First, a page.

Surging oil and gasoline prices continue to be a major risk factor going forward. The price of the July light sweet crude on the New York Mercantile Exchange was at a record high of $139.12 a barrel on June 6, while gasoline prices just surpassed an average of $4.00 a gallon in the U.S. and over CDN$5.00 a gallon in Canada, based on the U.S. gallon at 3.78 liters.
Oil failed to break $140.00, and has since traded lower to the current $133.00 a barrel. However, the trend is bullish and we could see more upside moves unless demand declines in response to the higher prices. The Goldman Sachs Group, Inc. (NYSE/GS) predicts that oil will reach $150.00 a barrel this summer, driven by tight supply despite lessening demand. Goldman feels that oil can eventually spike to $200.00 a barrel within two years, based on what they call a “super spike.”
The impact on consumers and businesses is obvious. Consumers are already feeling the pinch and are driving less for shopping trips and spending less due to less disposable income. The fear is that this could drive down consumer spending, which accounts for about two-thirds of Gross Domestic Product growth in the United States.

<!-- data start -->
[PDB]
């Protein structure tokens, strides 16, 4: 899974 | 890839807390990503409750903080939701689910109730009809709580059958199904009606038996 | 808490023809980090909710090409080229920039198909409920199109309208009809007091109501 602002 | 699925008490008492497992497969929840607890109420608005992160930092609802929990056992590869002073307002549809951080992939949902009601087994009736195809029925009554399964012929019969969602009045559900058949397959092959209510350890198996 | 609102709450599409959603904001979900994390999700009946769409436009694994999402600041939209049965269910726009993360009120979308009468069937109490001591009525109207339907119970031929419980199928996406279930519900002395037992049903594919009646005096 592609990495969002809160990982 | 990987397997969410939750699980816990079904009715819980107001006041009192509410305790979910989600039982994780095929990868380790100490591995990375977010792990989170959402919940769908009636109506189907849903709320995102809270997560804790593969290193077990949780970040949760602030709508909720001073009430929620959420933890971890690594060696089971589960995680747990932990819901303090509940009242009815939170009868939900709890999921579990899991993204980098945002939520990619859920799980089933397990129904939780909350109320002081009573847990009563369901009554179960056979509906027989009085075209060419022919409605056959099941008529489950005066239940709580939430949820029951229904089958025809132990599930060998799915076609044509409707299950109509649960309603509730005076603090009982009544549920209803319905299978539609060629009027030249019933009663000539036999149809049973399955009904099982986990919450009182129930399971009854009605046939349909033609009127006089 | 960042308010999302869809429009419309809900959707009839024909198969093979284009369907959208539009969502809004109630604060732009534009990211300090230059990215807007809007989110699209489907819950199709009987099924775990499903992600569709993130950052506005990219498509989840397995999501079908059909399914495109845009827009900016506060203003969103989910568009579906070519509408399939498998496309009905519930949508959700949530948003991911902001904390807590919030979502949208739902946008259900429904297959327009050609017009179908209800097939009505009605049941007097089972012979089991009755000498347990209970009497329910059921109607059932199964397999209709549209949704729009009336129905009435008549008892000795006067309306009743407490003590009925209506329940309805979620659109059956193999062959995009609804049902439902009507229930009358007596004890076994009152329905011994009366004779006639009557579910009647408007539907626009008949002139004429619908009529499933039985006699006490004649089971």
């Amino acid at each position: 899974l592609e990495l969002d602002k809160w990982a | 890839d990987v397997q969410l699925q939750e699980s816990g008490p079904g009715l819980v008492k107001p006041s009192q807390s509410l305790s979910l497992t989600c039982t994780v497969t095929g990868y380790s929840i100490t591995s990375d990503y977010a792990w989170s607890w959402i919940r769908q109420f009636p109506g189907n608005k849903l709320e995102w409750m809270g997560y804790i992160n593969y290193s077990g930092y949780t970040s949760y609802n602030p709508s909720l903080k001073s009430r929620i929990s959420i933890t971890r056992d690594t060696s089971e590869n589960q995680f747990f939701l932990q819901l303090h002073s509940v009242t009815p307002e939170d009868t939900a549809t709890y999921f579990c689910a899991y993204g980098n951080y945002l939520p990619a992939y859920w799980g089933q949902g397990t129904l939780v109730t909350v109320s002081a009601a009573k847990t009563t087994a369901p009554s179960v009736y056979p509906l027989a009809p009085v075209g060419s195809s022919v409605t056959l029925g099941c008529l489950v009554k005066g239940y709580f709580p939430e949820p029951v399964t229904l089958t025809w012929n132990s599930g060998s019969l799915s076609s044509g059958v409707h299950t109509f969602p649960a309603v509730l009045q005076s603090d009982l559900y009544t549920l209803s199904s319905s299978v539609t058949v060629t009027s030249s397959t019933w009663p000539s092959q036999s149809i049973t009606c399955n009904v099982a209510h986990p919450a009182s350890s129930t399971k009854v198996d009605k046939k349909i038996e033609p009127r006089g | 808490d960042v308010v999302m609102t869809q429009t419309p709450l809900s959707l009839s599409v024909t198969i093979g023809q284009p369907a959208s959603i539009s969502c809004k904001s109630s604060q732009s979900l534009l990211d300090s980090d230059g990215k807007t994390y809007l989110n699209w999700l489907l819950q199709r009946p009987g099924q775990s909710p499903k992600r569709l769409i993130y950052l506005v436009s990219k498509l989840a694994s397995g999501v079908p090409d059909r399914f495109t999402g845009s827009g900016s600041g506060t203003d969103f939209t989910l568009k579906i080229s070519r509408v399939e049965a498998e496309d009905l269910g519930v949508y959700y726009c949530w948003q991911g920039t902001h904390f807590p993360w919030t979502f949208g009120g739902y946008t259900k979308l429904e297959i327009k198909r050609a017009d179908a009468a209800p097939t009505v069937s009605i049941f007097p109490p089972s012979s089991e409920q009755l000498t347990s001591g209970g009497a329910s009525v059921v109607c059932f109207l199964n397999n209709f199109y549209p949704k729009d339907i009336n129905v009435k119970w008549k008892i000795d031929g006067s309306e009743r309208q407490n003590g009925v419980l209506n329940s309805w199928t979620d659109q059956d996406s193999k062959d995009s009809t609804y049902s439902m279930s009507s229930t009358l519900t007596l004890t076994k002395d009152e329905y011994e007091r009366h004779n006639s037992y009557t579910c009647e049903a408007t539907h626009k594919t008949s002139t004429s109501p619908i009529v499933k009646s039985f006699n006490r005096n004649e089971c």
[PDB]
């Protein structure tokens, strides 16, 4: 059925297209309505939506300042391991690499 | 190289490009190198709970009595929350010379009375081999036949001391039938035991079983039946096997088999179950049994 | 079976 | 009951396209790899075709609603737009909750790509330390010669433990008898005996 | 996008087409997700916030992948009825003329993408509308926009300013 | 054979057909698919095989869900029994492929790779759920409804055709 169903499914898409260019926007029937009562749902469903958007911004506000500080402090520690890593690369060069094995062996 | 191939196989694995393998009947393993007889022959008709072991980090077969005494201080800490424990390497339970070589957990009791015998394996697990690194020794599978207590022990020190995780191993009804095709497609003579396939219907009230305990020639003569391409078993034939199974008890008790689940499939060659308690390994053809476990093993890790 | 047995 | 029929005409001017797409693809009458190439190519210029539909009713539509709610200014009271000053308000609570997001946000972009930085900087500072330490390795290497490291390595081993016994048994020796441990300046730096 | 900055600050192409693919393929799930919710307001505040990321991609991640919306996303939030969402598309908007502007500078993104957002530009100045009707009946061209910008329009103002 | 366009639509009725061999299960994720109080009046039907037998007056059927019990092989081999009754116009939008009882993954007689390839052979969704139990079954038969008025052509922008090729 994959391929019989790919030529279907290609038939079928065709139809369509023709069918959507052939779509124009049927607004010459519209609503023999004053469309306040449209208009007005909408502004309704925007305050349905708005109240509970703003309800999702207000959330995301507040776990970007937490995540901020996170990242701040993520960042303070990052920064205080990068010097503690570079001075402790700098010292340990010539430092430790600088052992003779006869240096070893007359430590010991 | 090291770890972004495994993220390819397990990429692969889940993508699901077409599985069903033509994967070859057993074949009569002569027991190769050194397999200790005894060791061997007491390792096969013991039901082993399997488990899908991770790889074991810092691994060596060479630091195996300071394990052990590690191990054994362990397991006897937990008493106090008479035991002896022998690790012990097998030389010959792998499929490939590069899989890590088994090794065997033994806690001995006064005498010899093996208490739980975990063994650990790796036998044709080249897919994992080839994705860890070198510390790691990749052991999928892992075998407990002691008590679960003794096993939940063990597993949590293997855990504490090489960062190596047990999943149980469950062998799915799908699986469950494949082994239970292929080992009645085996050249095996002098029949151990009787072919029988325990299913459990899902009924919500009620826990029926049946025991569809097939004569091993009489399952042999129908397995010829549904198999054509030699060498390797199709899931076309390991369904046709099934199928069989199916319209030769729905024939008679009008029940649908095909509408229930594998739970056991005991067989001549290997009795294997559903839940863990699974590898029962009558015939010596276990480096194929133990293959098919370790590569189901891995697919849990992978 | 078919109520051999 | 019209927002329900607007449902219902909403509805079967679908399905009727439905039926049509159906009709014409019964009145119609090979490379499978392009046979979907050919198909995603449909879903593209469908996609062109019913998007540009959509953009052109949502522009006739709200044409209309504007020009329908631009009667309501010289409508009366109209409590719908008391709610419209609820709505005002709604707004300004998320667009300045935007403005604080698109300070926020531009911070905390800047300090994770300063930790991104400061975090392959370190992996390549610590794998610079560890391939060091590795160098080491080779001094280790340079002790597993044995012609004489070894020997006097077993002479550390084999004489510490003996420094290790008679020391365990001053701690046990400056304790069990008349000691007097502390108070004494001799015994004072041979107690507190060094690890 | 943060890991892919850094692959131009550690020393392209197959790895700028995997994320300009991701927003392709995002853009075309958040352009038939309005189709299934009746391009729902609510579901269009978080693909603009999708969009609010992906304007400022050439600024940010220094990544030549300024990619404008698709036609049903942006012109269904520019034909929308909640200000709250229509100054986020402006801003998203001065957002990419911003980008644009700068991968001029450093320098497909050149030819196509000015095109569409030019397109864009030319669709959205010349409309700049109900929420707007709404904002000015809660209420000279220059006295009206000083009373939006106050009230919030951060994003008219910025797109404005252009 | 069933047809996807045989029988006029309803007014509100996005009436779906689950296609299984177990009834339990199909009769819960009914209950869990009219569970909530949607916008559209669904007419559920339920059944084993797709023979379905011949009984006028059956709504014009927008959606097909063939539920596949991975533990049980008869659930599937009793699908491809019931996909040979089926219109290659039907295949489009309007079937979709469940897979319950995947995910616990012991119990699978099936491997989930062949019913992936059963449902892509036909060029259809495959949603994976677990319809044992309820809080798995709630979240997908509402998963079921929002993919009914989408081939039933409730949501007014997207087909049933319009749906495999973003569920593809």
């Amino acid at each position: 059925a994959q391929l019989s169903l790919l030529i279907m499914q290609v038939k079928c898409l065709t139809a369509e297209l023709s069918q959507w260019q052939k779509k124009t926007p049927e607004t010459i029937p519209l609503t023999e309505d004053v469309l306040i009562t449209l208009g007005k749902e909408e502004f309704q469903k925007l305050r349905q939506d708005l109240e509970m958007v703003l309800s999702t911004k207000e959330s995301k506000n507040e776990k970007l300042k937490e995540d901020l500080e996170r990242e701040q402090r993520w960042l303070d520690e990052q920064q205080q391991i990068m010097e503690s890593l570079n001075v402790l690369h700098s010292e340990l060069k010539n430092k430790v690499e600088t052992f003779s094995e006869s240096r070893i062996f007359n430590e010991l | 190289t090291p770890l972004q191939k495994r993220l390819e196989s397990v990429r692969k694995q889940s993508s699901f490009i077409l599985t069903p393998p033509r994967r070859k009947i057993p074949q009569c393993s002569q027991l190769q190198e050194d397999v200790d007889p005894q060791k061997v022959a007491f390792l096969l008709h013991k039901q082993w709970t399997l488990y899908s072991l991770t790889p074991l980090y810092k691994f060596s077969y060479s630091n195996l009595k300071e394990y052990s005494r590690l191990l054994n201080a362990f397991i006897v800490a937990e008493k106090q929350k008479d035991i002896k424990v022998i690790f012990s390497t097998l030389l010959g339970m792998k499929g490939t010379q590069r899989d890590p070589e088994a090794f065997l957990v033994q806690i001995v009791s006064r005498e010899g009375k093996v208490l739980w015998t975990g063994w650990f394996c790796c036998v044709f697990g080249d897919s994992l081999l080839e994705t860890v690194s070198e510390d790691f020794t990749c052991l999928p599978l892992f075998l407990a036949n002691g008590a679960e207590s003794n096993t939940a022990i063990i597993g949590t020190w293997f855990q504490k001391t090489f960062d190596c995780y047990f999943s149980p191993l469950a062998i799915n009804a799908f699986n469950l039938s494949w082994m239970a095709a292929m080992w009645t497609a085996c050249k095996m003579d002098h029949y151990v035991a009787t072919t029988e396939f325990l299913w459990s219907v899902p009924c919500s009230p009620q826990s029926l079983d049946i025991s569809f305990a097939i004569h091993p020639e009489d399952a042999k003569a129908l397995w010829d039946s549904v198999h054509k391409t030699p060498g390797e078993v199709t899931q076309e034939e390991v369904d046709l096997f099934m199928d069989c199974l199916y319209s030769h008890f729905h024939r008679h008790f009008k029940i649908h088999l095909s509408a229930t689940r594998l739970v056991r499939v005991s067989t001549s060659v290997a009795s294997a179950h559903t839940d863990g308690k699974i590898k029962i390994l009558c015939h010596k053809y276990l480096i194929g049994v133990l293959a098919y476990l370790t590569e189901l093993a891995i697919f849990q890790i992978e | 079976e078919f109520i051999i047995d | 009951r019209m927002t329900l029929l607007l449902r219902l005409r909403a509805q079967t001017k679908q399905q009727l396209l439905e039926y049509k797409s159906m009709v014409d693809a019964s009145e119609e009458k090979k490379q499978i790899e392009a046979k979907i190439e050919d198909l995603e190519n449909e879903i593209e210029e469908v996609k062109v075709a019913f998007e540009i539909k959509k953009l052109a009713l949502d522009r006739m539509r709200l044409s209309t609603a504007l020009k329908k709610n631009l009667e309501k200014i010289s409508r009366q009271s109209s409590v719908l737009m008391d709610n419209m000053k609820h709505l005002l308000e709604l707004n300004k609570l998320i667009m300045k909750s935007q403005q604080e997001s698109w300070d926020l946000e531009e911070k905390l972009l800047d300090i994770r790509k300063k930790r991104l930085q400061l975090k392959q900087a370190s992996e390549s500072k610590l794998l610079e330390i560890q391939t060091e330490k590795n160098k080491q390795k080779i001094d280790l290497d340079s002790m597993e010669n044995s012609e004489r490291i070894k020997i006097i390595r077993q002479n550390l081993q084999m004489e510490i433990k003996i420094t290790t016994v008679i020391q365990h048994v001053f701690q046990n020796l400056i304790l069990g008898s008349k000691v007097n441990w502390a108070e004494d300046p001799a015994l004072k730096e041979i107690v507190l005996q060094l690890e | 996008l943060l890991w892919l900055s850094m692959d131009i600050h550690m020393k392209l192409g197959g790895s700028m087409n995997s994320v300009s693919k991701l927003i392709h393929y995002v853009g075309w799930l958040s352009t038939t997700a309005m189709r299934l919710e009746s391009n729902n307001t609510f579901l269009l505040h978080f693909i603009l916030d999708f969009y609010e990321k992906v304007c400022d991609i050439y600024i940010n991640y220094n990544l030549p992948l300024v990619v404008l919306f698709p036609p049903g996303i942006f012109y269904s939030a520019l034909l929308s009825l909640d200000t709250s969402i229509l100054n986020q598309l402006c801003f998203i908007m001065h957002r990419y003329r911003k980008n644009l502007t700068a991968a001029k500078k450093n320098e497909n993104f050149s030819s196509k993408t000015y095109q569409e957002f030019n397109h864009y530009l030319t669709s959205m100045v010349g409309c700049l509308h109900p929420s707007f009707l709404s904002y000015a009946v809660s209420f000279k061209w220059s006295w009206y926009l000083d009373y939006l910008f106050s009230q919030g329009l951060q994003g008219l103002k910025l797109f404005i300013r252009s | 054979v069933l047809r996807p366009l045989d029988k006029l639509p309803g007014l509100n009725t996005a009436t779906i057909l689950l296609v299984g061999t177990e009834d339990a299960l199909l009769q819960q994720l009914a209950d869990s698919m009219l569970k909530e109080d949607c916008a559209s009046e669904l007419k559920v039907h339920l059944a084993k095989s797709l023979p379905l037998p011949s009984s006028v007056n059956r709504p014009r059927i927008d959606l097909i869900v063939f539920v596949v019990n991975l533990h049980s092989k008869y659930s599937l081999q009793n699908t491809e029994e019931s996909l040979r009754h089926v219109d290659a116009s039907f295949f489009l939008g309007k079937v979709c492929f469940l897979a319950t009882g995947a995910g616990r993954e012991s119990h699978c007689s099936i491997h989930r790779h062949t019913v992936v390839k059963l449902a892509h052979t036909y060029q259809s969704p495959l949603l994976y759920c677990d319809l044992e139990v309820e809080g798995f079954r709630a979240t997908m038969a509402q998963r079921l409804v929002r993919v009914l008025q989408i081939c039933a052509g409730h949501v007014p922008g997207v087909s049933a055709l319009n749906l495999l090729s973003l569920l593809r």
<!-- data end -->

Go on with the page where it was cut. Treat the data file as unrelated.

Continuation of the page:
Also watch for the impact of higher energy costs on businesses. In addition, there will also be an impact on non-profit organizations and this means the need to raise more funds. The reality is that the impact of these high oil prices will be dramatic, and I do not feel the real impact has been fully disclosed.
The near-term technical picture for the July sweet crude remains bullish as of June 11, but the Relative Strength is neutral, so there may be some range trading in the near term. Watch for selling pressure, as oil approaches resistance at $140.00 and overbought resistance at $147.00. As we move forward, we expect oil to remain high at well above $100.00. The higher energy costs come at a bad time for consumers and the already fragile economy that may face more shocks.